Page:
We spent Saturday at George Washington’s Mount Vernon plantation. Owned by the Mount Vernon Ladies’ Association and open to the public since the 1850s, the plantation reflects the nature and character of its owner who regarded himself not as a soldier or leader but a farmer.
While one cannot fail to be impressed by monumental Washington, that is the job of great imperial capitals, these sites, Mount Vernon, Yorktown, Jamestown, remind us of who and what the founders thought they were.
The monuments reflect the face we turn to the world, these sites represent what we were and might yet be.
|The reflecting pool in DC is drained, the Mall dug up, the Capitol sheathed in scaffonding and draped and now Mount Vernon. WTF??|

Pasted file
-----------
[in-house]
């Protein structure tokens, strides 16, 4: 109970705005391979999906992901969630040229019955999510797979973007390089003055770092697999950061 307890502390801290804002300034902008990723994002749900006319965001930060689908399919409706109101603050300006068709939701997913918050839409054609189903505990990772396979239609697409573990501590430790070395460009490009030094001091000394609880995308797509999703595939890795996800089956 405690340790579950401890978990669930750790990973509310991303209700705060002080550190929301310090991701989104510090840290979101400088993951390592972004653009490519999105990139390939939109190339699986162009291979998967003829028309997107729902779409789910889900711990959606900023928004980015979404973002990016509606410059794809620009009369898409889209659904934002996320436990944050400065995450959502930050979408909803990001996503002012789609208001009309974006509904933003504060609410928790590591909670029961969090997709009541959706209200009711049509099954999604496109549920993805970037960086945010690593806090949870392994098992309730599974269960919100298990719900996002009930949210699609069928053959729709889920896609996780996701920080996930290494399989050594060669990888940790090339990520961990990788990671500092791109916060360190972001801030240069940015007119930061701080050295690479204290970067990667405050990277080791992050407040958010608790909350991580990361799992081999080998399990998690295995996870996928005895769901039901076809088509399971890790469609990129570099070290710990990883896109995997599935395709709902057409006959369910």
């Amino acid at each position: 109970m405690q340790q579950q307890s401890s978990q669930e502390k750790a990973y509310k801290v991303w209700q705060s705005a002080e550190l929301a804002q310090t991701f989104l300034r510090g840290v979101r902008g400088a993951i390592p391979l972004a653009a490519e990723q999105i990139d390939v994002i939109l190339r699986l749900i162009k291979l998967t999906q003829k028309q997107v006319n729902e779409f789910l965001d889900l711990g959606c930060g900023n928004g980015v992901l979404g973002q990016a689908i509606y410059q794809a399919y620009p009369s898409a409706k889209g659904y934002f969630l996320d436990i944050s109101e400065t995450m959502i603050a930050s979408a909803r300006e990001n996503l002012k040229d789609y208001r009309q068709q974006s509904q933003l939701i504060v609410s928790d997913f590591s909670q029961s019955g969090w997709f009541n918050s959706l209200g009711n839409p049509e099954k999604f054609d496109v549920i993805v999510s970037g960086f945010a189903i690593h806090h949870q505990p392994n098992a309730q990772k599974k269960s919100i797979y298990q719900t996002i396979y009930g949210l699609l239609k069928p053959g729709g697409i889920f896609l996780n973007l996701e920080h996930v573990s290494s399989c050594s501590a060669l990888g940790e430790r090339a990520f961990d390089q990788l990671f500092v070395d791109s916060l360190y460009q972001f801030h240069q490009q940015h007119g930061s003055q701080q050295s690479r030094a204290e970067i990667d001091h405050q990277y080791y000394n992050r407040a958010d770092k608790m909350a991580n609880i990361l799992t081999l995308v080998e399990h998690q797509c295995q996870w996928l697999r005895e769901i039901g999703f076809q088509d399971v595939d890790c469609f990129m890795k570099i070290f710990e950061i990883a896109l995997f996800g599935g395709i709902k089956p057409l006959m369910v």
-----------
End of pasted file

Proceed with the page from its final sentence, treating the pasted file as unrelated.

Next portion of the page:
|An eighteenth century visitor to Mt. Vernon would travel with his or her personal servants who would be housed here, right next to the mansion|
|The kitchen, joined to the house by breezeway|
|The site, chosen by Augustus Washington, George's father|
|Various other outbuildings|
|The plantation stables|
|The ancient tomb. Washington did not want to be interred here . . .|
|so he built a new tomb|
|The association also interprets Washington's innovative farming. Early on, he recognized the severe damage done to the soil by tobacco, so he gave it up in favor of various varieties of wheat. Farm stables|
|This woman really knows the history of textiles|
|Washington's innovation, a sixteen sided barn for threshing wheat|
|A slave cabin. Were they this neat and orderly?|
|Since the beginning of this portion of the trip Rosa has wanted a colonial mob cap, but we could find none that fit. This one is rather fetching, doncha think?|
|Y'r humble servant.|